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    • the dude

      My point I guess is, when Harden wins MVP this year, there will have been a time the Thunder has 3 MVPs on their roster on rookie deals.

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      • clubberlang

        Had not stopped and thought about it, but yeah that is crazy good scout/draft management. Durant was fairly Hi-Profile so you could argue no shock there, but Russ and Beard….

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        • Itrainsontuesday

          Not to mention guys like Ibaka and Steven Adams in the mid to late first. Those types of moves help keep smaller market teams in the mix.

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      • madmanTX

        I don’t think the Thunder knew what they had in Harden when he left. They thought he was just a supporting player and he and the Rockets knew he was better than that.

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    • Durant was the number 2 pick after LeBron. Okay no brainer there… it didn’t take a genius… he was consensus number two.

      James Harden was the number 3 pick. Didn’t take a genius.

      The only semi genius move was Russell Westbrook. He was ranked around number 15 in his draft going into the workouts. After showing what he was capable of physically, he started moving up into the single digits and teams scrambled to adjust their profile of him. Most figured he would go 5-7 but the Thunder grabbed him at number 4, taking a slight risk. The only thing people were unsure of was his point guard skills. He played off the ball at UCLA. Could he run the point in the NBA? The risk by the Thunder paid off as he’s been unbelievable in the NBA.

      Now, I would not call the Thunder geniuses, but rather idiots for trading away a future MVP. They made the mistake of valuing Serge Ibaka over Harden and the rest is history. They’ve been trying to get wings scorers to fill the void ever since. Carmelo, Paul George Etc.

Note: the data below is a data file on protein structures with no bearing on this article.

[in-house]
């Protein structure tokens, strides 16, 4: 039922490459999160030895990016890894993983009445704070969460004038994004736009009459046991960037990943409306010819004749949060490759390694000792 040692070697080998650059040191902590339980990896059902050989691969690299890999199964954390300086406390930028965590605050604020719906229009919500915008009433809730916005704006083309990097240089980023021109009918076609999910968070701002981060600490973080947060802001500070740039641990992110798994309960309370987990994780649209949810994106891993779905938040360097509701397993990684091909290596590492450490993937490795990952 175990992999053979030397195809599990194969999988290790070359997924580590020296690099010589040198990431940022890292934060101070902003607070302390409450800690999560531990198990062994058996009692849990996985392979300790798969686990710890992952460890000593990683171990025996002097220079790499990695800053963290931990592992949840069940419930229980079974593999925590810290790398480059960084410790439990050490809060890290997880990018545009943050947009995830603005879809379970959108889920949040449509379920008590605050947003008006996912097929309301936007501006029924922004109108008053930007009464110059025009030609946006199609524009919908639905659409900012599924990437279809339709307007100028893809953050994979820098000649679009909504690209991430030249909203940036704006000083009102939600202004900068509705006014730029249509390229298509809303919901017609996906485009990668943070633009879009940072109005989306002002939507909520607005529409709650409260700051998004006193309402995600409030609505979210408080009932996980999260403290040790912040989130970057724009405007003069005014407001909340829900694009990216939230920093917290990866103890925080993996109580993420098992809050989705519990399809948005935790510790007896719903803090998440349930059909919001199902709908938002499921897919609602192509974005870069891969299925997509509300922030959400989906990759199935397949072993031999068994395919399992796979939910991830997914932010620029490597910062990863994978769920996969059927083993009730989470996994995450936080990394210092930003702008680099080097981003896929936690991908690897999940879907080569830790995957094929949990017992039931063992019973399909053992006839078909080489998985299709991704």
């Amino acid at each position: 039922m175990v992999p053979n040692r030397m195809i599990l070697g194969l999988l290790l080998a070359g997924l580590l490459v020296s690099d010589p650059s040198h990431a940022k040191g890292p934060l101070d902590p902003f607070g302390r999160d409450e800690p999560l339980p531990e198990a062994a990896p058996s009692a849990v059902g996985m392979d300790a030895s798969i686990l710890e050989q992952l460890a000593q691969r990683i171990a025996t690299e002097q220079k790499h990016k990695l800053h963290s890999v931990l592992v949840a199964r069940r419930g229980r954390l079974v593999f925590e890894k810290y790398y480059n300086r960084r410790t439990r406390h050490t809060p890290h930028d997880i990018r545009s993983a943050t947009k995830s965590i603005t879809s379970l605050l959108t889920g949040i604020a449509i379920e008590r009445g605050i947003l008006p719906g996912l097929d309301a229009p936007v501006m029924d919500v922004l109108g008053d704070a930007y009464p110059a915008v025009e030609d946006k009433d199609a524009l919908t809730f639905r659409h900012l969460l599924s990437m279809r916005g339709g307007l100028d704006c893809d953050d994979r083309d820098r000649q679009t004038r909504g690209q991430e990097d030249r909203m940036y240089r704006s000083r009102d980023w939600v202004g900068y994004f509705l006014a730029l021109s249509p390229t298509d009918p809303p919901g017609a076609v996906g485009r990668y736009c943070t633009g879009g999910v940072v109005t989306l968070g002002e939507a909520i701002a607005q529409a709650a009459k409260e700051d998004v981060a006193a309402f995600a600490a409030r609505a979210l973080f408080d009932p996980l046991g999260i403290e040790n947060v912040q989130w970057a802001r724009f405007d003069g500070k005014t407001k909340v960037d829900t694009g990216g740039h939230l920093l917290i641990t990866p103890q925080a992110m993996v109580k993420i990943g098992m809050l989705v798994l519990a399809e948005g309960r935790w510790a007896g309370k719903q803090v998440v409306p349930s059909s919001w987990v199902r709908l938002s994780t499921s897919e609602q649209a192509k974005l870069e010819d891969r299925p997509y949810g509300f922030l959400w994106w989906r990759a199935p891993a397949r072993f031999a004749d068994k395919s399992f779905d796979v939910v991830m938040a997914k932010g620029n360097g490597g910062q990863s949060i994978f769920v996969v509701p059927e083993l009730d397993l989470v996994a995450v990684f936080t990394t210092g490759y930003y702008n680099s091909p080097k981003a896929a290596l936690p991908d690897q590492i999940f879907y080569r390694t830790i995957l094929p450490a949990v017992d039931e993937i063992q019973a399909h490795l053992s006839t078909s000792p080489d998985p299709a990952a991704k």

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  2. formerlyz

    James Harden is the only player I’ve ever not enjoyed watching.

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    • yoyo137

      I can understand this completely. It’s painful to watch him destroy defenders 1 on 1 and throw his head back and get a call everytime. But man if it isn’t effective.

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      • Yes but the great thing is as the playoffs move forward he gets those calls less and less.

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        • ldfanatic

          And now has CP3 and the best role players/bench depth in basketball.

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          • formerlyz

            Chris Paul is by far their best player. If they go far, it’s b/c of him. Either that or maybe Harden gets those calls in the playoffs. I’d love to see him get called for an offensive foul 1 of those times when he throws his arms into people.